When we first heard about inDegree, pitched to us as a LinkedIn for graduate students, our initial response was, "Yes, but don't graduate students already have LinkedIn?"

This startup's CEO, Alexander Miningham, responded that while many grad students do indeed see some job hunting success via the behemoth site, many others have not yet built the professional networks to find a great deal of value there. As LinkedIn grows ever larger, more of us are relying on our networks for word-of-mouth, referrals, and recommendations. Miningham's point stands; so what does inDegree propose to offer as a substitute for a large professional network?

New users of the site are placed in what Miningham called "education networks," which allow users to find and connect with classmates or alumni - who are arguably more useful in a job-search scenario. Users can share documents and work collaboratively through the site. Job listings on the site are for advanced degree-holders only, which creates a welcome bottleneck for jobseekers.

"Through research," wrote Miningham, "we've found that graduate students are looking for a more dedicated site that fits their specific needs. Coupled with the services we plan to offer in 2010, we are confident that graduate students and alumni will rapidly adopt the website. inDegree is also the first website that connects these 4 user groups in one centralized location (graduate students, alumni holding graduate degrees, employers, and universities)."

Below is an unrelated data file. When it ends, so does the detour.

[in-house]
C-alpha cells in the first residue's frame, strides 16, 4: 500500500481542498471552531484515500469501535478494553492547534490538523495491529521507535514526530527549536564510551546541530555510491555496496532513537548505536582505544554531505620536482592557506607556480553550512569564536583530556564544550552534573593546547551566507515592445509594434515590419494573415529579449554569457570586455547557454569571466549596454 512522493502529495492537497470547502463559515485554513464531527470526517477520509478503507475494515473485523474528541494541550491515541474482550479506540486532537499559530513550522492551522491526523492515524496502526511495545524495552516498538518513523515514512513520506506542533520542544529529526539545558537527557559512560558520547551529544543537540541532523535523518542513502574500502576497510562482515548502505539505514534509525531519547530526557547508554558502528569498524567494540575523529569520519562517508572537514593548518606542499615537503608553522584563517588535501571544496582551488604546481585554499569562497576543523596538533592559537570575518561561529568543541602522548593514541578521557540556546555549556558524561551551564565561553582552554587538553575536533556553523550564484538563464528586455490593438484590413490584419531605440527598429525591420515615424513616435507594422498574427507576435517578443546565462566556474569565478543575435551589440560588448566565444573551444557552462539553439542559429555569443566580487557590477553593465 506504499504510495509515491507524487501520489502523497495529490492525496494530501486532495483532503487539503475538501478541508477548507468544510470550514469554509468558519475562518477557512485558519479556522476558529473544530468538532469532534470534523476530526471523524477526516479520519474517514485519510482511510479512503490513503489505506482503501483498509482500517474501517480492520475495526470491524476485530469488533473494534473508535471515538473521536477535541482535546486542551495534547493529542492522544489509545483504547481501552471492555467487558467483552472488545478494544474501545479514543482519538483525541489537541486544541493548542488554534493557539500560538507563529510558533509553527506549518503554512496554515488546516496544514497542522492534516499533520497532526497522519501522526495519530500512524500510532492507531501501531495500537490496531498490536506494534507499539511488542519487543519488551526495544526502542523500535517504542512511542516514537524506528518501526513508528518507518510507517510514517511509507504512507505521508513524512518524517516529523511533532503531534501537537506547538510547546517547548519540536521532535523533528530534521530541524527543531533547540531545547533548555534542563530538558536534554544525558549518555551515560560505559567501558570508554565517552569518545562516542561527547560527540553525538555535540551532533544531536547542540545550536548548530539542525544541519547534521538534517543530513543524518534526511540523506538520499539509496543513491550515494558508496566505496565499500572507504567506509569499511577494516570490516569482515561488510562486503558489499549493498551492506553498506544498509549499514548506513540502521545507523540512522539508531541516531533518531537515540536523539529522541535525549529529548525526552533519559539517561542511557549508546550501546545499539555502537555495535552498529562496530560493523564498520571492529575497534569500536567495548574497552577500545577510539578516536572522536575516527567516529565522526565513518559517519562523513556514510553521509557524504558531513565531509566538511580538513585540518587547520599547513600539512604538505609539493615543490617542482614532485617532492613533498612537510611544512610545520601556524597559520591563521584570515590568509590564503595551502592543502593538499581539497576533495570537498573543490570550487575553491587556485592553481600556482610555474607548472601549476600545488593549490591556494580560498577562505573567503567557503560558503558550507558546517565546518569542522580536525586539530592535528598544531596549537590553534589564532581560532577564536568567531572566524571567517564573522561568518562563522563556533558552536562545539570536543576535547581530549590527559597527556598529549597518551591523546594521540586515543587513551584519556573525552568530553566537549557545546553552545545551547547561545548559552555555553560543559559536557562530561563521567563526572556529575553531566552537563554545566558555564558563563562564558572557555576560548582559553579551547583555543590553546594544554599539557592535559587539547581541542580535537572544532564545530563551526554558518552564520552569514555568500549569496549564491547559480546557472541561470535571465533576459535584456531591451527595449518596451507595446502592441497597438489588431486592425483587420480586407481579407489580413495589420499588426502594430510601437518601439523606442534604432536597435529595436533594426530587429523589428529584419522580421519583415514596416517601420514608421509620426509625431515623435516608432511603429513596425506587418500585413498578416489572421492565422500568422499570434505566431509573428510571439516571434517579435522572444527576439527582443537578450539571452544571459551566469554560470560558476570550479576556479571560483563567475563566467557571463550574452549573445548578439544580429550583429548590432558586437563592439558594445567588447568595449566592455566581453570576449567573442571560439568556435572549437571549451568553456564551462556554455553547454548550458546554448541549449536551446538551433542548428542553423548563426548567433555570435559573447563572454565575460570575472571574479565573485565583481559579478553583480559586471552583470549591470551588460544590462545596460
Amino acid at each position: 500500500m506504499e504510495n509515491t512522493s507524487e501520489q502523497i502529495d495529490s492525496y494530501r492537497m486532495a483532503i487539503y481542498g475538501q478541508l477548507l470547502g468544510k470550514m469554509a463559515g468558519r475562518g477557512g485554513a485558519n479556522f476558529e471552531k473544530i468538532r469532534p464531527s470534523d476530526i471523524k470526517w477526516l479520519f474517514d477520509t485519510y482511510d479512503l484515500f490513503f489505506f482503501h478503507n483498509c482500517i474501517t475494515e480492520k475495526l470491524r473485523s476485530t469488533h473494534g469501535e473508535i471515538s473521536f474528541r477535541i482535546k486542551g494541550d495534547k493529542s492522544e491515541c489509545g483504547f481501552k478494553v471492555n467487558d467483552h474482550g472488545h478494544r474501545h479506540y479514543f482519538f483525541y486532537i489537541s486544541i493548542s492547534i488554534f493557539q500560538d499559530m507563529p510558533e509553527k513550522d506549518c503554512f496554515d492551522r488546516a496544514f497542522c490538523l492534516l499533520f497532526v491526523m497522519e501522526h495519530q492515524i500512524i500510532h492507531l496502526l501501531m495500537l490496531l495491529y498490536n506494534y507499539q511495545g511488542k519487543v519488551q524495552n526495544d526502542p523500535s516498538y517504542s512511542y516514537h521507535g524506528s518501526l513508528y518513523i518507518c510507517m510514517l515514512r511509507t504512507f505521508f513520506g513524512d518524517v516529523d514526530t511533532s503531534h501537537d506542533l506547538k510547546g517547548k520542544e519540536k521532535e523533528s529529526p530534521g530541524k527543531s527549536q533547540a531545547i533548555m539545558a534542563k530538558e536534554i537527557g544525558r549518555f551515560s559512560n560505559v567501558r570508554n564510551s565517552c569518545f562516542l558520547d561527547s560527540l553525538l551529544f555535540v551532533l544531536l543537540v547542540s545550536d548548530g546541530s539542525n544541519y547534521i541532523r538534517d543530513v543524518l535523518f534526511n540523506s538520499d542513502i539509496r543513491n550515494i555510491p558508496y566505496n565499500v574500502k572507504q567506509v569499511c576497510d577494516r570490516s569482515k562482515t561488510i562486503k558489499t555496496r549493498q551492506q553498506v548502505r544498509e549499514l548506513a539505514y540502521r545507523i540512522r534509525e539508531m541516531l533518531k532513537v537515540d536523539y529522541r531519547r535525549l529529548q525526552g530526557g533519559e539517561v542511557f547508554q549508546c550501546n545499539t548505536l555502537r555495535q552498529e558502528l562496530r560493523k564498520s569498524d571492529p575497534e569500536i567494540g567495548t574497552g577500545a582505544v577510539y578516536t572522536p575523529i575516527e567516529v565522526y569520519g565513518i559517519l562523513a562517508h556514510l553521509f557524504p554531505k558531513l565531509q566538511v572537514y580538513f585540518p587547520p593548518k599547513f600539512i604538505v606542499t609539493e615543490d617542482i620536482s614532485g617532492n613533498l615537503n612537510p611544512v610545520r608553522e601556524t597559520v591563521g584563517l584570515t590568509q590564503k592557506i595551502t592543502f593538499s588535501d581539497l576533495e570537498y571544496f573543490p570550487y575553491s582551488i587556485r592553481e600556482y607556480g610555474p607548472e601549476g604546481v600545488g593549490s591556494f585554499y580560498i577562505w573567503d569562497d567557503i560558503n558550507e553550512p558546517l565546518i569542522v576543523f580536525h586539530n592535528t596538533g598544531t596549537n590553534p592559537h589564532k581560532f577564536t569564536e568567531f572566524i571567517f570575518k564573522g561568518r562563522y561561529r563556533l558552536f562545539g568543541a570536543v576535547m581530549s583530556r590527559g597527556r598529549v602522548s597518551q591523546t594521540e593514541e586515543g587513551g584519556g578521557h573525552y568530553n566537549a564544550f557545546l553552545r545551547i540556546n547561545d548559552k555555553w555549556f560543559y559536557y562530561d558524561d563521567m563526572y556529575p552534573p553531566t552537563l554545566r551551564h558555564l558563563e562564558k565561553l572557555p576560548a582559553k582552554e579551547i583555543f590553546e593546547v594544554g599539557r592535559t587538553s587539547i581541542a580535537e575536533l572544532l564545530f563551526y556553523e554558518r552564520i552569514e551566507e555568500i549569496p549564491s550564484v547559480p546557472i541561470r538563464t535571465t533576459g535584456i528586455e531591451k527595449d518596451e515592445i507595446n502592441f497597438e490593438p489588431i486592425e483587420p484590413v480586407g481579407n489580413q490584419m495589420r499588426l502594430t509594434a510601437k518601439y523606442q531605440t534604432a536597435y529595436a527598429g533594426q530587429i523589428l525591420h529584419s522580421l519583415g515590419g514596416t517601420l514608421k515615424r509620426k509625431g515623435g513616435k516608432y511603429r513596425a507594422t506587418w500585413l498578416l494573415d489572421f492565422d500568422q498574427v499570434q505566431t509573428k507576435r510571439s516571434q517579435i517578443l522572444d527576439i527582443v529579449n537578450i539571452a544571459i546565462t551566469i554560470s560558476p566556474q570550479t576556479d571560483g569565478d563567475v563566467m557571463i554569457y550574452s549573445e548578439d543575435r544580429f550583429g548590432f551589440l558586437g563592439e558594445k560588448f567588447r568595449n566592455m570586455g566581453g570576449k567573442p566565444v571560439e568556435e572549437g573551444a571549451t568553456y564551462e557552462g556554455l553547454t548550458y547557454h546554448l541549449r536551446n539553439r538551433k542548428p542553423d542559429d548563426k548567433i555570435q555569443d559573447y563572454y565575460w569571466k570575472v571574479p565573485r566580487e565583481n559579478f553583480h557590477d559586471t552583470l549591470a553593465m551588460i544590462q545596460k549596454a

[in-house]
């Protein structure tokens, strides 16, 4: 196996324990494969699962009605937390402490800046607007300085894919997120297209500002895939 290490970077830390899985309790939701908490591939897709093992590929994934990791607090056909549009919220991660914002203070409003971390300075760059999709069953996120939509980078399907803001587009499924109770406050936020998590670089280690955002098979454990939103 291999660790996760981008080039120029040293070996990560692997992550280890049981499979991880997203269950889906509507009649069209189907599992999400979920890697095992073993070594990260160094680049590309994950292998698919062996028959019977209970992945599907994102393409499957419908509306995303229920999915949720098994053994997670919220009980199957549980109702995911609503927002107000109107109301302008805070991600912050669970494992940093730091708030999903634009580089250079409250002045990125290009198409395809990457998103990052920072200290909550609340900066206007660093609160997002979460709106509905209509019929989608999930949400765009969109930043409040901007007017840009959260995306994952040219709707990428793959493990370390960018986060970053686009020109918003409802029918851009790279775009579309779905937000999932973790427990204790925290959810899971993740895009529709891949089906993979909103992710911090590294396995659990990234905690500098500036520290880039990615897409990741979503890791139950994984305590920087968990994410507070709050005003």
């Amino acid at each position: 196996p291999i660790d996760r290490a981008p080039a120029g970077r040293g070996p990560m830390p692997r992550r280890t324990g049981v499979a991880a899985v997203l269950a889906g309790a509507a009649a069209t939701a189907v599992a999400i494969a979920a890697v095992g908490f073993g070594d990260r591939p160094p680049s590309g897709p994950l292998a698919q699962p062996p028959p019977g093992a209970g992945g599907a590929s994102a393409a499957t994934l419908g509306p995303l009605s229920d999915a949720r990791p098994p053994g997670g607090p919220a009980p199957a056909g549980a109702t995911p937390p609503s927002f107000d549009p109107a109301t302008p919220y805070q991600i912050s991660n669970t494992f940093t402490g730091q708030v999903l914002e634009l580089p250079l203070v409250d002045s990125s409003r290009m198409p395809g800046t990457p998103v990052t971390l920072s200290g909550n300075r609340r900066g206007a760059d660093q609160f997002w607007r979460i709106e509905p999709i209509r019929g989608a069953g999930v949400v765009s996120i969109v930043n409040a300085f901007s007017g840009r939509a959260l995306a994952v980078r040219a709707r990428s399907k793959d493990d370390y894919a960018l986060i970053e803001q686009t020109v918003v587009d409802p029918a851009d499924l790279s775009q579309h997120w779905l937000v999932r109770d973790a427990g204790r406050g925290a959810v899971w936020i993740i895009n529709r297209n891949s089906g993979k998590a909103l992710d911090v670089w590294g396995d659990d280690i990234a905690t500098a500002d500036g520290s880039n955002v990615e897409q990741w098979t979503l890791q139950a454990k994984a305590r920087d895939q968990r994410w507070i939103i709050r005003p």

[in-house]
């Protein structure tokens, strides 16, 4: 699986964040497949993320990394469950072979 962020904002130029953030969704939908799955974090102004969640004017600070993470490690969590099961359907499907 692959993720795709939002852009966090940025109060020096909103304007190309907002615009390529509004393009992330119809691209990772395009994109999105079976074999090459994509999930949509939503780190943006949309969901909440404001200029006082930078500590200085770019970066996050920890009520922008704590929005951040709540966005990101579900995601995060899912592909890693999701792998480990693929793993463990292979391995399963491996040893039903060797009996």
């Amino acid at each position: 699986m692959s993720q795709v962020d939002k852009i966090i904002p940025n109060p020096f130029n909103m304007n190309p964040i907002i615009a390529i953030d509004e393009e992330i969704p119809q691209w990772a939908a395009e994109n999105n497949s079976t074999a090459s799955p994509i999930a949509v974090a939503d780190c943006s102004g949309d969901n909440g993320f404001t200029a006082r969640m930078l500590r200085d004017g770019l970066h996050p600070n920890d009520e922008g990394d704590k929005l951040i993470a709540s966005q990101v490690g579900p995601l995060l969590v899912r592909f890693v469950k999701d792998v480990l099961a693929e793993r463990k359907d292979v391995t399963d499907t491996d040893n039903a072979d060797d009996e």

InDegree launched in beta in May to Florida State University business students and launched publicly August 31. Currently, all accounts and postings are free of charge for all users, including universities and companies.

In early 2010, inDegree plans to roll out matching services similar to the models established by eHarmony.com and Match.com. InDegree proposes to match grad students and alumni to open positions with consideration for job types, experience required, location, salary, specializations, licenses, and other criteria. At that point, the site will charge employers and universities for matches, although job-seeking grad students will still be able to use the site and find matches free.

It's an interesting concept, and one that will require plenty of user adoption to work effectively. And we get the impression that effective pitching to universities will be one of the most important ways to increase user adoption. The interface on the site needs work; it doesn't have a professional look and feel, and the site's features and benefits are not compellingly highlighted.

Although these aspects need work, we can see the "matching" concept working well for grad students in the future. What do you think? Grad students and alums are especially encouraged to weigh in.